At the memorial celebration of the La Storta event, on 21 November 1987, at the Mass held in the Gesu Church in Rome, Fr General Peter Hans Kolvenbach told his brother Jesuits that this grace of La Storta is meant to enter into every Jesuit’s being, life and mission; into all Jesuit mission choices and decisions, planning and  activity;  in the Jesuit style of service and way of proceeding.Everything must be “in Christ Jesus, with Him and through Him – in the here and now of today, plunging ourselves into the work that must be done, to the measure of our strength and our capabilities and our possibilities. ... But in making these concrete choices, we must never forget the event of La Storta, which is their source of inspiration.”

The “grace of La Storta” is the spiritual confirmation by God, of the “one driving force that should be in every Jesuit’s life.”  That driving force, Fr Kolvenbach defined  as– after the La Storta experience -- already St Ignatius’ only concern, his one passion, i.e., the constant longing and striving to become more and more like Jesus Christ;  the constant longing and striving to bear the cross with Him, so that the world may have ‘life to the full.’

And then of course we ask, what burns within that grace-given longing and striving, that choosing and planning and laboring in mission,  ‘with all our might and main’?  To answer that, here are words we might cite from Father Pedro Arrupe, written (on 25  April 1965)  to a young Jesuit priest, just some days before Arrupe would himself  be elected Jesuit General:  “In life have but one desire, one only. To love Jesus Christ with all your heart and soul.  Let that be the one fixed idea of your entire existence.”

Beneath everything else, innermost and deepest within the Jesuit’s being and life, there is present:  but one idea, one only; but one desire, one only; but one passion, one only: “In life have but one desire, one only. To love Jesus Christ with all your heart and soul. Let that be the one fixed idea of your entire existence.”

There we have defined what is at the heart of “the driving force” which was, so to speak, ‘Ignatian identity’  for the Loyola Saint himself, and now lies at the core of  Jesuit identity. We could fill a book from the lives of Jesuit saints and ‘greats’ where this is ‘professed, suffered, lived’.  But given our purpose here, we might end by just citing a few lines Fr Horacio de la Costa wrote, commenting on the document entitled, “Jesuits Today,” which was issued by the 32nd General Congregation of the Jesuits in 1974:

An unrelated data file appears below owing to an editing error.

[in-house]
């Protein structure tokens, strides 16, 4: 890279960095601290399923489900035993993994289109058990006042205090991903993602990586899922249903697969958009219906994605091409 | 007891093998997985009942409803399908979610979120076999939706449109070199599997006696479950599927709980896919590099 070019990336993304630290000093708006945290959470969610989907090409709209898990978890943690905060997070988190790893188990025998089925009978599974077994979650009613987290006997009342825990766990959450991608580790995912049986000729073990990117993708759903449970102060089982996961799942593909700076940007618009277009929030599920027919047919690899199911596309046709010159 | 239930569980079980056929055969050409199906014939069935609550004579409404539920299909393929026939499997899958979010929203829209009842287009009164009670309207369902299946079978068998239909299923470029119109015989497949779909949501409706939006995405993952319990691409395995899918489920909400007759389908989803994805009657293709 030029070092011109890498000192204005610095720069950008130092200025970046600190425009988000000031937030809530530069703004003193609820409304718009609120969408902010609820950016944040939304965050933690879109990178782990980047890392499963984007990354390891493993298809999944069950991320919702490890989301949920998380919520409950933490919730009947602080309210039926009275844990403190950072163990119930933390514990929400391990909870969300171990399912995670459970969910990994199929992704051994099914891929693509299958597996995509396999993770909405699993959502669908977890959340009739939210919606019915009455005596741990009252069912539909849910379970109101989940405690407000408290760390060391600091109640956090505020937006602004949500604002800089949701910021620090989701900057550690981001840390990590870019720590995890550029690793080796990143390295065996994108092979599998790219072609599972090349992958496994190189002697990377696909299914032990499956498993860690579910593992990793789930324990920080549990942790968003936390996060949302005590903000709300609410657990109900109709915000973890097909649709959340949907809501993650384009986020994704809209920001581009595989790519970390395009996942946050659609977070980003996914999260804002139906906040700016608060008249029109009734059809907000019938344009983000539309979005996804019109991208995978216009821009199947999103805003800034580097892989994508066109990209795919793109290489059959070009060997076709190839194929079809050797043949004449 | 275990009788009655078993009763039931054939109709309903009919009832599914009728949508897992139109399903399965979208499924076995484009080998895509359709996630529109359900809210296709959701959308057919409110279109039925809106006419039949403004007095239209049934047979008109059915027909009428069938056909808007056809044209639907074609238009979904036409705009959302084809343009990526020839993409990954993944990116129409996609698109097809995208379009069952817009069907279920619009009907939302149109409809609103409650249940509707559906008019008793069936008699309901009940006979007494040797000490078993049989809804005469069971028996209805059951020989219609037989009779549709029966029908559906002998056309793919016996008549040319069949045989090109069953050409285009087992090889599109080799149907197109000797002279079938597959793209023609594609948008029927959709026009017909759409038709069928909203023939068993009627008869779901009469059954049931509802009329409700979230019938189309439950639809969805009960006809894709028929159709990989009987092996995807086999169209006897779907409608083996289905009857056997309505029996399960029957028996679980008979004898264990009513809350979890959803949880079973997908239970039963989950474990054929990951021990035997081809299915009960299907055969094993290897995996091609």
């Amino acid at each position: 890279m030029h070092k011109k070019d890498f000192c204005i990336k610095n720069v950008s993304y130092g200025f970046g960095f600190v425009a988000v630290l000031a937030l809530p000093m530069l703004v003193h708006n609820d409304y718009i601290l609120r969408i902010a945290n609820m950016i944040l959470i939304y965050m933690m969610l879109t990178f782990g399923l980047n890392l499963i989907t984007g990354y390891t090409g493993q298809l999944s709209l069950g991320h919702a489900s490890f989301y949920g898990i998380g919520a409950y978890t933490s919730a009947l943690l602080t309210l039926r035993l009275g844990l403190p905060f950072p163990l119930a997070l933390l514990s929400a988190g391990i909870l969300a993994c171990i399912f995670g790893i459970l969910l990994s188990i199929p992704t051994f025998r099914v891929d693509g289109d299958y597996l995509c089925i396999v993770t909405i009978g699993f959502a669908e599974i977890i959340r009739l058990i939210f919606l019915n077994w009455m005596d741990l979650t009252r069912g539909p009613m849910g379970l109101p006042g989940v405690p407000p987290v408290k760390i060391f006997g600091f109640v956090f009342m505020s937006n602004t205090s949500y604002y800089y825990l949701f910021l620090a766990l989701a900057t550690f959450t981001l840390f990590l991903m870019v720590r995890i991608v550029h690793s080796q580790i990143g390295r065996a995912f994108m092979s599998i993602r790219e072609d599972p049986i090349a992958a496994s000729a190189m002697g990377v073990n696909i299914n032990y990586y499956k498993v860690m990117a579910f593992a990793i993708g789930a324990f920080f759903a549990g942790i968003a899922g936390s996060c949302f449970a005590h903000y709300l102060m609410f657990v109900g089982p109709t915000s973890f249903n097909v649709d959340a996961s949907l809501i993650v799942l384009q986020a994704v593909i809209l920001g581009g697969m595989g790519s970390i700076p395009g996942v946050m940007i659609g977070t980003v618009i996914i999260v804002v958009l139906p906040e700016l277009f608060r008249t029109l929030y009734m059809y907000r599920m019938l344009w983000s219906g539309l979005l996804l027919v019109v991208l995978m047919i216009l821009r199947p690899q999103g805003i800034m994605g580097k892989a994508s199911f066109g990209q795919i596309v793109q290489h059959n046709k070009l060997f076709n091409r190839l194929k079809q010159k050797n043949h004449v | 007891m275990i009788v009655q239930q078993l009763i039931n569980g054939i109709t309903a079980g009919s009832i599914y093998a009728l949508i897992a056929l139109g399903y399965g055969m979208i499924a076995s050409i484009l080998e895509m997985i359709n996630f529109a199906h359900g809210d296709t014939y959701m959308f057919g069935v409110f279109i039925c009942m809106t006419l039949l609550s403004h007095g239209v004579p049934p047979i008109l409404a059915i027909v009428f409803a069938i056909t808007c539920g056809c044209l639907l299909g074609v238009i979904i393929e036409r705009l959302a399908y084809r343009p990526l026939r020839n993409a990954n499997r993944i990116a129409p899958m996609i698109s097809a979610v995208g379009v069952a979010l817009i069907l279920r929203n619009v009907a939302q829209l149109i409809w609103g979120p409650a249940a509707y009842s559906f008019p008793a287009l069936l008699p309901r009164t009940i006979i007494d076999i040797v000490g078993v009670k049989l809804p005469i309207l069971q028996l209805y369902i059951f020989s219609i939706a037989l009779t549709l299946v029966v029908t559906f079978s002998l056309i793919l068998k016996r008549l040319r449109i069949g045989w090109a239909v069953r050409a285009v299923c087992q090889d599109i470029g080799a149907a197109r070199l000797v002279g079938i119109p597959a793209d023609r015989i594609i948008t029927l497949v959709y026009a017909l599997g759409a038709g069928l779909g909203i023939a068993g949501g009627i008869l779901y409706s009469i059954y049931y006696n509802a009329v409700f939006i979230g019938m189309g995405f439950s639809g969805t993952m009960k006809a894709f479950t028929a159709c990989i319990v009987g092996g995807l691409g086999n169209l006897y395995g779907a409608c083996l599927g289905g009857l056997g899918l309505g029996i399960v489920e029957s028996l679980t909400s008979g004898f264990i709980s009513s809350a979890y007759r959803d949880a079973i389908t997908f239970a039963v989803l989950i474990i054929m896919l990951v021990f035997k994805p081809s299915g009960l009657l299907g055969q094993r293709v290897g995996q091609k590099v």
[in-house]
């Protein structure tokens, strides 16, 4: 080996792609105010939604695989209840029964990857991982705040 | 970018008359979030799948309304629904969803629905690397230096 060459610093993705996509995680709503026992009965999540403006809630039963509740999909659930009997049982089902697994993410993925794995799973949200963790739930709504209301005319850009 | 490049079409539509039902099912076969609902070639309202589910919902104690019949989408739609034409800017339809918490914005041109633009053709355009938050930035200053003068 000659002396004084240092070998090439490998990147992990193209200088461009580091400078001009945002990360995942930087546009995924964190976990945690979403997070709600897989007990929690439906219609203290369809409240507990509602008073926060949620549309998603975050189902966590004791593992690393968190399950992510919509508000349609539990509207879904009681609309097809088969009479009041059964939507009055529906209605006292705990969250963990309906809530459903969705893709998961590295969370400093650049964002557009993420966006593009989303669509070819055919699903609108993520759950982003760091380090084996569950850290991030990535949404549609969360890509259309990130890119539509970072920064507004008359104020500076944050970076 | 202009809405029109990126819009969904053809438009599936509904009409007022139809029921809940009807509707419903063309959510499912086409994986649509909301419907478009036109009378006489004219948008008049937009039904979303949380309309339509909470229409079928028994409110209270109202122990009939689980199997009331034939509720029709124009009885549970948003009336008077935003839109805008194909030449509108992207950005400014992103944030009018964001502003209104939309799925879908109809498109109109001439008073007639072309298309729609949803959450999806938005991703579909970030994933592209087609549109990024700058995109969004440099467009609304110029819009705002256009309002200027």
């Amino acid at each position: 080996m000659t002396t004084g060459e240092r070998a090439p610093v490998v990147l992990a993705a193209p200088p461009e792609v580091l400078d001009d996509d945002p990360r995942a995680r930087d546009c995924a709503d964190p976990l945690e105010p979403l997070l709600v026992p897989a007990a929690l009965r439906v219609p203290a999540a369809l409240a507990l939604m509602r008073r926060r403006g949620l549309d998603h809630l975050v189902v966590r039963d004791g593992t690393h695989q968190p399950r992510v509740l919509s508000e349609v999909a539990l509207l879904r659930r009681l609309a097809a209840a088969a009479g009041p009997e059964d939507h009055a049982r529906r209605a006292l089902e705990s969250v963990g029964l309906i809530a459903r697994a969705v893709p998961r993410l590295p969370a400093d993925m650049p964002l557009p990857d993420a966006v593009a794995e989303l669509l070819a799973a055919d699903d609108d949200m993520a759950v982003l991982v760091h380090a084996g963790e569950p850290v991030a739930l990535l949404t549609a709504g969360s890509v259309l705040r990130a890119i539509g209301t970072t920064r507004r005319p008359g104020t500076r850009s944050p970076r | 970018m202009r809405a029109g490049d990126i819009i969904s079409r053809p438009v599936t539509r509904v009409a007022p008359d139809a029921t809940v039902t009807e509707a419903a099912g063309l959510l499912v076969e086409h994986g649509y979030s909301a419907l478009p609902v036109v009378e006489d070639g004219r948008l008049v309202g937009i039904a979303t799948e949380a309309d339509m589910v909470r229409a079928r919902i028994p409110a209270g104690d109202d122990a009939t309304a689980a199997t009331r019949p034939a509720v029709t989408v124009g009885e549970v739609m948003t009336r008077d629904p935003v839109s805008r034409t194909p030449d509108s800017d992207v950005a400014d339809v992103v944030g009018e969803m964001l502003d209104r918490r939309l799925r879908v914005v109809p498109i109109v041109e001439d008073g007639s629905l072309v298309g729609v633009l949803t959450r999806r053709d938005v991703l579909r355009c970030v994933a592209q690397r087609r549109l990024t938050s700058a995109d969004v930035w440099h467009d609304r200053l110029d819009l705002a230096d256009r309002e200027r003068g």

In that identikit document, de la Costa  says, there is “the emphasis on love: that the Jesuit isessentially a man moved by a personal love for the personal Christ,” and “this is an echo ... of what might be called the La Storta insight,  which seems to have been recaptured, ... by so many delegates of this Congregation.”
This will be enough for our purpose here. In a true way, what “defines” Ignatius, what “defines” the Jesuit, is the charism, the gift God gives him to him, who is admittedly a sinner,  in response to his own “one desire, one only; one passion, one only”, which is: to love Jesus Christ with all his heart and soul.  And the heavenly  Father’s confirming response to that desire  is “the grace of La Storta”: to be  placed with Jesus,  God’s Son and Mary’s Son. “Puesto con suHijo”.

(Editorial note 3  - The specifically Eucharistic and Priestly dimension – and thus the “specifically Jesuit priestly dimension” present in the grace of La Storta I have not developed here. Fr Hugo Rahner, to whom [before anyone else] we owe the “rediscovery of the weight and centrality of the grace of La Storta” in our time. also rediscovered the renewed understanding  of the  ‘Jesuit priestly dimension’ within it..  Fr General Kolvenbach in his own essays on La Storta takes up and insists on the weight and centrality of this dimension also. This essay does not address itself primarily to Jesuits to whom La Storta does not need to be explained;  already it is the focus of their spirituality, hopefully from the start of their Jesuit lives.)

C G Arevalo, S J,  5 November 2016